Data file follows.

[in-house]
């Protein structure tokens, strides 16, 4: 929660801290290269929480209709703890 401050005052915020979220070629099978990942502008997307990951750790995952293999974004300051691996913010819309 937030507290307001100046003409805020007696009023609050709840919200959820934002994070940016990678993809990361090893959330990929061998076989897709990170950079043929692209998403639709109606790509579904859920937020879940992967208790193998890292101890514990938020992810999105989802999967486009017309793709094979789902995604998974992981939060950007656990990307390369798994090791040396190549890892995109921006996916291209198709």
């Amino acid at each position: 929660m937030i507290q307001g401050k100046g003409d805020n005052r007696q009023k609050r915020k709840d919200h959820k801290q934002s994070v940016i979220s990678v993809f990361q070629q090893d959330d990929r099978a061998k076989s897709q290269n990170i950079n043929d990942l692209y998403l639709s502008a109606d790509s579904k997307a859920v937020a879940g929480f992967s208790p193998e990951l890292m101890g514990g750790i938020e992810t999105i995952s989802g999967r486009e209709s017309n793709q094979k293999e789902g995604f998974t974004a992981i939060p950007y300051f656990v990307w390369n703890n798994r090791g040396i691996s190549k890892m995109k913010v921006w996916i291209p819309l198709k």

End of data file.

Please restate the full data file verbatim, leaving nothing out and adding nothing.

[in-house]
């Protein structure tokens, strides 16, 4: 929660801290290269929480209709703890 401050005052915020979220070629099978990942502008997307990951750790995952293999974004300051691996913010819309 937030507290307001100046003409805020007696009023609050709840919200959820934002994070940016990678993809990361090893959330990929061998076989897709990170950079043929692209998403639709109606790509579904859920937020879940992967208790193998890292101890514990938020992810999105989802999967486009017309793709094979789902995604998974992981939060950007656990990307390369798994090791040396190549890892995109921006996916291209198709």
């Amino acid at each position: 929660m937030i507290q307001g401050k100046g003409d805020n005052r007696q009023k609050r915020k709840d919200h959820k801290q934002s994070v940016i979220s990678v993809f990361q070629q090893d959330d990929r099978a061998k076989s897709q290269n990170i950079n043929d990942l692209y998403l639709s502008a109606d790509s579904k997307a859920v937020a879940g929480f992967s208790p193998e990951l890292m101890g514990g750790i938020e992810t999105i995952s989802g999967r486009e209709s017309n793709q094979k293999e789902g995604f998974t974004a992981i939060p950007y300051f656990v990307w390369n703890n798994r090791g040396i691996s190549k890892m995109k913010v921006w996916i291209p819309l198709k």